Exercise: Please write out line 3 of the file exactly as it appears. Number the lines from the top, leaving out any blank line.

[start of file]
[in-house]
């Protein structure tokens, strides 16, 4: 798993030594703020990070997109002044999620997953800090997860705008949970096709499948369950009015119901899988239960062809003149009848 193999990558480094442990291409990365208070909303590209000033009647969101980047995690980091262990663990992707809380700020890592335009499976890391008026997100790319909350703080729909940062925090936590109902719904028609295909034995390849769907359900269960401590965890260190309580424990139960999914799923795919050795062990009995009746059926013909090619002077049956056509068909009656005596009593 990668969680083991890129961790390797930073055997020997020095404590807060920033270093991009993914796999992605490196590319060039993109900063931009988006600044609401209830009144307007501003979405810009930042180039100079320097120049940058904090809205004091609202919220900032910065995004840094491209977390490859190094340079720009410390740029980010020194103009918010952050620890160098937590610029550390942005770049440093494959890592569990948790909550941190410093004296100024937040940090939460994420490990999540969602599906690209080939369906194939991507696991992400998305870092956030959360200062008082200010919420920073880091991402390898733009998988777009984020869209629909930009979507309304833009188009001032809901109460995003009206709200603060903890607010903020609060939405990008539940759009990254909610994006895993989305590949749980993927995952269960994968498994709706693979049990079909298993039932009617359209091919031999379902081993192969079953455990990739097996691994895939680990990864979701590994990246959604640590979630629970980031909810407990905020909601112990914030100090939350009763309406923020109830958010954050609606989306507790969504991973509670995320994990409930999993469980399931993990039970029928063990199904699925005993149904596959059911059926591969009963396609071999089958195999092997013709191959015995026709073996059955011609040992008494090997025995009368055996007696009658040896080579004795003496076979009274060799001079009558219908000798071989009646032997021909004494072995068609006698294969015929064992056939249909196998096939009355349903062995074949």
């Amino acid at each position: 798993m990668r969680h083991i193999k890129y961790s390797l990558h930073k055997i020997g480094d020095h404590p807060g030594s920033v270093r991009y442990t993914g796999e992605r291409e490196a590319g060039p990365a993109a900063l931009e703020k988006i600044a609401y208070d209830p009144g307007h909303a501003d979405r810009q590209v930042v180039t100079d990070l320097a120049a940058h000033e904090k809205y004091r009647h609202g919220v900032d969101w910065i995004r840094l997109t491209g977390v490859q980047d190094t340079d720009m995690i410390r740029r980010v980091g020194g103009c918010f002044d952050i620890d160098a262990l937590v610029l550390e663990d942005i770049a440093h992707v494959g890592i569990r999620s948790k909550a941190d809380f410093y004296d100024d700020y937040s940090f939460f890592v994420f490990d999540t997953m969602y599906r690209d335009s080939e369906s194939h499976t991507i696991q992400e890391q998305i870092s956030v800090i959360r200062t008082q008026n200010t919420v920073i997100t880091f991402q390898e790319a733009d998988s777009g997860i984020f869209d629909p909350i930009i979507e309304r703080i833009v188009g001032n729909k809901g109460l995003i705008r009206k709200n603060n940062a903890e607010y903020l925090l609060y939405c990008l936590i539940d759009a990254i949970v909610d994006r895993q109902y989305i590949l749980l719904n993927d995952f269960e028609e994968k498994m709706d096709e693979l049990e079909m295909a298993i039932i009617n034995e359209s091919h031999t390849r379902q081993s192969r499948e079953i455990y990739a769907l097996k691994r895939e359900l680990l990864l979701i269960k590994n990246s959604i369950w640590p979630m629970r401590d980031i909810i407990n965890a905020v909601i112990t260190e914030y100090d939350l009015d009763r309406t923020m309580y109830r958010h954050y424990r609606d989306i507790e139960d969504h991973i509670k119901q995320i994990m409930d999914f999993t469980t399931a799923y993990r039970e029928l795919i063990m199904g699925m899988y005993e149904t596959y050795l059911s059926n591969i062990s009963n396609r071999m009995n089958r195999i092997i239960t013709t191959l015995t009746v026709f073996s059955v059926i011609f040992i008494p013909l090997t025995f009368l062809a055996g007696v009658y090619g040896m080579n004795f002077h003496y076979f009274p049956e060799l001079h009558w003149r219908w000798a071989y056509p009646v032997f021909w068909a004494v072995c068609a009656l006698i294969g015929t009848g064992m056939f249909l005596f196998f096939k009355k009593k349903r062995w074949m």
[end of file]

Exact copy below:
């Amino acid at each position: 798993m990668r969680h083991i193999k890129y961790s390797l990558h930073k055997i020997g480094d020095h404590p807060g030594s920033v270093r991009y442990t993914g796999e992605r291409e490196a590319g060039p990365a993109a900063l931009e703020k988006i600044a609401y208070d209830p009144g307007h909303a501003d979405r810009q590209v930042v180039t100079d990070l320097a120049a940058h000033e904090k809205y004091r009647h609202g919220v900032d969101w910065i995004r840094l997109t491209g977390v490859q980047d190094t340079d720009m995690i410390r740029r980010v980091g020194g103009c918010f002044d952050i620890d160098a262990l937590v610029l550390e663990d942005i770049a440093h992707v494959g890592i569990r999620s948790k909550a941190d809380f410093y004296d100024d700020y937040s940090f939460f890592v994420f490990d999540t997953m969602y599906r690209d335009s080939e369906s194939h499976t991507i696991q992400e890391q998305i870092s956030v800090i959360r200062t008082q008026n200010t919420v920073i997100t880091f991402q390898e790319a733009d998988s777009g997860i984020f869209d629909p909350i930009i979507e309304r703080i833009v188009g001032n729909k809901g109460l995003i705008r009206k709200n603060n940062a903890e607010y903020l925090l609060y939405c990008l936590i539940d759009a990254i949970v909610d994006r895993q109902y989305i590949l749980l719904n993927d995952f269960e028609e994968k498994m709706d096709e693979l049990e079909m295909a298993i039932i009617n034995e359209s091919h031999t390849r379902q081993s192969r499948e079953i455990y990739a769907l097996k691994r895939e359900l680990l990864l979701i269960k590994n990246s959604i369950w640590p979630m629970r401590d980031i909810i407990n965890a905020v909601i112990t260190e914030y100090d939350l009015d009763r309406t923020m309580y109830r958010h954050y424990r609606d989306i507790e139960d969504h991973i509670k119901q995320i994990m409930d999914f999993t469980t399931a799923y993990r039970e029928l795919i063990m199904g699925m899988y005993e149904t596959y050795l059911s059926n591969i062990s009963n396609r071999m009995n089958r195999i092997i239960t013709t191959l015995t009746v026709f073996s059955v059926i011609f040992i008494p013909l090997t025995f009368l062809a055996g007696v009658y090619g040896m080579n004795f002077h003496y076979f009274p049956e060799l001079h009558w003149r219908w000798a071989y056509p009646v032997f021909w068909a004494v072995c068609a009656l006698i294969g015929t009848g064992m056939f249909l005596f196998f096939k009355k009593k349903r062995w074949m």